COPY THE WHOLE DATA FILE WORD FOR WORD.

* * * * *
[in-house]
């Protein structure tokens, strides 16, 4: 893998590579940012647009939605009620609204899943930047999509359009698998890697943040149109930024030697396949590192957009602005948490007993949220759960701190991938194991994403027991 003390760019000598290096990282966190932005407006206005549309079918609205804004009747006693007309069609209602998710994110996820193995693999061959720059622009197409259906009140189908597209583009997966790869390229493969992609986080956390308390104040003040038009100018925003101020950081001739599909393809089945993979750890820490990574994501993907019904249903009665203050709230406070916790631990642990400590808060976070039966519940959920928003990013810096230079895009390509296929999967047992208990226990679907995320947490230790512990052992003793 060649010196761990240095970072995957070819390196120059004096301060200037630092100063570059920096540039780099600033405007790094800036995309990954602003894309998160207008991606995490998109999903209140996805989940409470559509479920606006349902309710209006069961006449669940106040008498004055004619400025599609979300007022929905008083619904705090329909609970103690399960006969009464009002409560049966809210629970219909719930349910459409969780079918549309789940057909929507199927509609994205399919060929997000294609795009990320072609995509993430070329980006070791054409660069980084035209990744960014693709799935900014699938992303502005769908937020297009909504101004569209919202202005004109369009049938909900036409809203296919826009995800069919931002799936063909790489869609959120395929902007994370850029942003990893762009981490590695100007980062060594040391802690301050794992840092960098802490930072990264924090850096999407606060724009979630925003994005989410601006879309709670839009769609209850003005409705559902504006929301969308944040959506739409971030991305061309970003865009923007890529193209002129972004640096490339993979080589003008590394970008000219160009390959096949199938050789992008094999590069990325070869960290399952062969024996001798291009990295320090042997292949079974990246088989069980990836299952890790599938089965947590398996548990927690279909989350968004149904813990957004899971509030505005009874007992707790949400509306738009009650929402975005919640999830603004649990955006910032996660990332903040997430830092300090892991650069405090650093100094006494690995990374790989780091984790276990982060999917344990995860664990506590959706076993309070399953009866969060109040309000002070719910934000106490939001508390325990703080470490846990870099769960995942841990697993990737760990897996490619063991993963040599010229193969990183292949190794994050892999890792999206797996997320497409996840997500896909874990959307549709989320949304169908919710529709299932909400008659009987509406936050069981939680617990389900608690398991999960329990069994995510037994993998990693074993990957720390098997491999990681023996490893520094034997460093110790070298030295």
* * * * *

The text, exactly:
[in-house]
């Protein structure tokens, strides 16, 4: 893998590579940012647009939605009620609204899943930047999509359009698998890697943040149109930024030697396949590192957009602005948490007993949220759960701190991938194991994403027991 003390760019000598290096990282966190932005407006206005549309079918609205804004009747006693007309069609209602998710994110996820193995693999061959720059622009197409259906009140189908597209583009997966790869390229493969992609986080956390308390104040003040038009100018925003101020950081001739599909393809089945993979750890820490990574994501993907019904249903009665203050709230406070916790631990642990400590808060976070039966519940959920928003990013810096230079895009390509296929999967047992208990226990679907995320947490230790512990052992003793 060649010196761990240095970072995957070819390196120059004096301060200037630092100063570059920096540039780099600033405007790094800036995309990954602003894309998160207008991606995490998109999903209140996805989940409470559509479920606006349902309710209006069961006449669940106040008498004055004619400025599609979300007022929905008083619904705090329909609970103690399960006969009464009002409560049966809210629970219909719930349910459409969780079918549309789940057909929507199927509609994205399919060929997000294609795009990320072609995509993430070329980006070791054409660069980084035209990744960014693709799935900014699938992303502005769908937020297009909504101004569209919202202005004109369009049938909900036409809203296919826009995800069919931002799936063909790489869609959120395929902007994370850029942003990893762009981490590695100007980062060594040391802690301050794992840092960098802490930072990264924090850096999407606060724009979630925003994005989410601006879309709670839009769609209850003005409705559902504006929301969308944040959506739409971030991305061309970003865009923007890529193209002129972004640096490339993979080589003008590394970008000219160009390959096949199938050789992008094999590069990325070869960290399952062969024996001798291009990295320090042997292949079974990246088989069980990836299952890790599938089965947590398996548990927690279909989350968004149904813990957004899971509030505005009874007992707790949400509306738009009650929402975005919640999830603004649990955006910032996660990332903040997430830092300090892991650069405090650093100094006494690995990374790989780091984790276990982060999917344990995860664990506590959706076993309070399953009866969060109040309000002070719910934000106490939001508390325990703080470490846990870099769960995942841990697993990737760990897996490619063991993963040599010229193969990183292949190794994050892999890792999206797996997320497409996840997500896909874990959307549709989320949304169908919710529709299932909400008659009987509406936050069981939680617990389900608690398991999960329990069994995510037994993998990693074993990957720390098997491999990681023996490893520094034997460093110790070298030295």